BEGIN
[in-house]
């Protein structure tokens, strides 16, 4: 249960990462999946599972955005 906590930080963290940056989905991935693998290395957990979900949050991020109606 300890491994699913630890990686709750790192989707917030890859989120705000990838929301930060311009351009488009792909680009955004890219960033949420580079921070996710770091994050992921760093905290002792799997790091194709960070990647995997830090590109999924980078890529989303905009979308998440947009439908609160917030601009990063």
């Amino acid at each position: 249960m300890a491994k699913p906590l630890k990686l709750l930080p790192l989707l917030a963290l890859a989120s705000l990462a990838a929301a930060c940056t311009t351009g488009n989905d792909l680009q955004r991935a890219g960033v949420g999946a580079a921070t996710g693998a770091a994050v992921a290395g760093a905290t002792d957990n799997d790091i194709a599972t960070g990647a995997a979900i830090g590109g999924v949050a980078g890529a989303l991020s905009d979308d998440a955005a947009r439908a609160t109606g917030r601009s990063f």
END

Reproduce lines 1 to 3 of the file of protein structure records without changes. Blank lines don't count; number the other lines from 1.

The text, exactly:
[in-house]
């Protein structure tokens, strides 16, 4: 249960990462999946599972955005 906590930080963290940056989905991935693998290395957990979900949050991020109606 300890491994699913630890990686709750790192989707917030890859989120705000990838929301930060311009351009488009792909680009955004890219960033949420580079921070996710770091994050992921760093905290002792799997790091194709960070990647995997830090590109999924980078890529989303905009979308998440947009439908609160917030601009990063």
């Amino acid at each position: 249960m300890a491994k699913p906590l630890k990686l709750l930080p790192l989707l917030a963290l890859a989120s705000l990462a990838a929301a930060c940056t311009t351009g488009n989905d792909l680009q955004r991935a890219g960033v949420g999946a580079a921070t996710g693998a770091a994050v992921a290395g760093a905290t002792d957990n799997d790091i194709a599972t960070g990647a995997a979900i830090g590109g999924v949050a980078g890529a989303l991020s905009d979308d998440a955005a947009r439908a609160t109606g917030r601009s990063f």